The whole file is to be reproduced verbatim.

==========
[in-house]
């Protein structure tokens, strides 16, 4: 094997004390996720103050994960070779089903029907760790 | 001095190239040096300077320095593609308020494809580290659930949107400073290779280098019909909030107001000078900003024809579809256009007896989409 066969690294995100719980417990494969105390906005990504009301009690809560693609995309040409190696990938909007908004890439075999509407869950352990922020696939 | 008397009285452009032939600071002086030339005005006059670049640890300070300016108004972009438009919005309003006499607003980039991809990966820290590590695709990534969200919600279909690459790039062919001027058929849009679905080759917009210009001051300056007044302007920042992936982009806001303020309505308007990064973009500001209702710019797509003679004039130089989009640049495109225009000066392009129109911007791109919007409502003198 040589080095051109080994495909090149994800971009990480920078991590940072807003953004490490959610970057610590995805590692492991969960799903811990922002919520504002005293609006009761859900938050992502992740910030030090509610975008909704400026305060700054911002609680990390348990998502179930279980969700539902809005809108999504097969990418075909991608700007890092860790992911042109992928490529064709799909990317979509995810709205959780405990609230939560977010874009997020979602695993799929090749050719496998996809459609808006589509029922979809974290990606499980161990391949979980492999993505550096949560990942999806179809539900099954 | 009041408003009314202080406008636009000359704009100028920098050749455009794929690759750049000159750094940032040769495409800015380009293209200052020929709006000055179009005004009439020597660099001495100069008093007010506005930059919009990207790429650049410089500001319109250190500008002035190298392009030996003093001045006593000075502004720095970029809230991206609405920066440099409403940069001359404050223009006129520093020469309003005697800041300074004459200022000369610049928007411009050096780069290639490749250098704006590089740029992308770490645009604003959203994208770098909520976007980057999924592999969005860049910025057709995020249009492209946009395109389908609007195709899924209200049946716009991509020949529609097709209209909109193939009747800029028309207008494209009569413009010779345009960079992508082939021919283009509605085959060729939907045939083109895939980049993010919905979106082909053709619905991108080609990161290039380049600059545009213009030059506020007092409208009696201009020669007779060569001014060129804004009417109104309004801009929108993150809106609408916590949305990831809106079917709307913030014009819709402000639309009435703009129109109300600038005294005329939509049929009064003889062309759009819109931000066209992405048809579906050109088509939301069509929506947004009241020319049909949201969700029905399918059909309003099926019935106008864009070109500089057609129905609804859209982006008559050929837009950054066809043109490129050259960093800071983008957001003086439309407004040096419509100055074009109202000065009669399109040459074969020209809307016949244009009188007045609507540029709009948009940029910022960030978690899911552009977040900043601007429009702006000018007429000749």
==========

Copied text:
[in-house]
């Protein structure tokens, strides 16, 4: 094997004390996720103050994960070779089903029907760790 | 001095190239040096300077320095593609308020494809580290659930949107400073290779280098019909909030107001000078900003024809579809256009007896989409 066969690294995100719980417990494969105390906005990504009301009690809560693609995309040409190696990938909007908004890439075999509407869950352990922020696939 | 008397009285452009032939600071002086030339005005006059670049640890300070300016108004972009438009919005309003006499607003980039991809990966820290590590695709990534969200919600279909690459790039062919001027058929849009679905080759917009210009001051300056007044302007920042992936982009806001303020309505308007990064973009500001209702710019797509003679004039130089989009640049495109225009000066392009129109911007791109919007409502003198 040589080095051109080994495909090149994800971009990480920078991590940072807003953004490490959610970057610590995805590692492991969960799903811990922002919520504002005293609006009761859900938050992502992740910030030090509610975008909704400026305060700054911002609680990390348990998502179930279980969700539902809005809108999504097969990418075909991608700007890092860790992911042109992928490529064709799909990317979509995810709205959780405990609230939560977010874009997020979602695993799929090749050719496998996809459609808006589509029922979809974290990606499980161990391949979980492999993505550096949560990942999806179809539900099954 | 009041408003009314202080406008636009000359704009100028920098050749455009794929690759750049000159750094940032040769495409800015380009293209200052020929709006000055179009005004009439020597660099001495100069008093007010506005930059919009990207790429650049410089500001319109250190500008002035190298392009030996003093001045006593000075502004720095970029809230991206609405920066440099409403940069001359404050223009006129520093020469309003005697800041300074004459200022000369610049928007411009050096780069290639490749250098704006590089740029992308770490645009604003959203994208770098909520976007980057999924592999969005860049910025057709995020249009492209946009395109389908609007195709899924209200049946716009991509020949529609097709209209909109193939009747800029028309207008494209009569413009010779345009960079992508082939021919283009509605085959060729939907045939083109895939980049993010919905979106082909053709619905991108080609990161290039380049600059545009213009030059506020007092409208009696201009020669007779060569001014060129804004009417109104309004801009929108993150809106609408916590949305990831809106079917709307913030014009819709402000639309009435703009129109109300600038005294005329939509049929009064003889062309759009819109931000066209992405048809579906050109088509939301069509929506947004009241020319049909949201969700029905399918059909309003099926019935106008864009070109500089057609129905609804859209982006008559050929837009950054066809043109490129050259960093800071983008957001003086439309407004040096419509100055074009109202000065009669399109040459074969020209809307016949244009009188007045609507540029709009948009940029910022960030978690899911552009977040900043601007429009702006000018007429000749």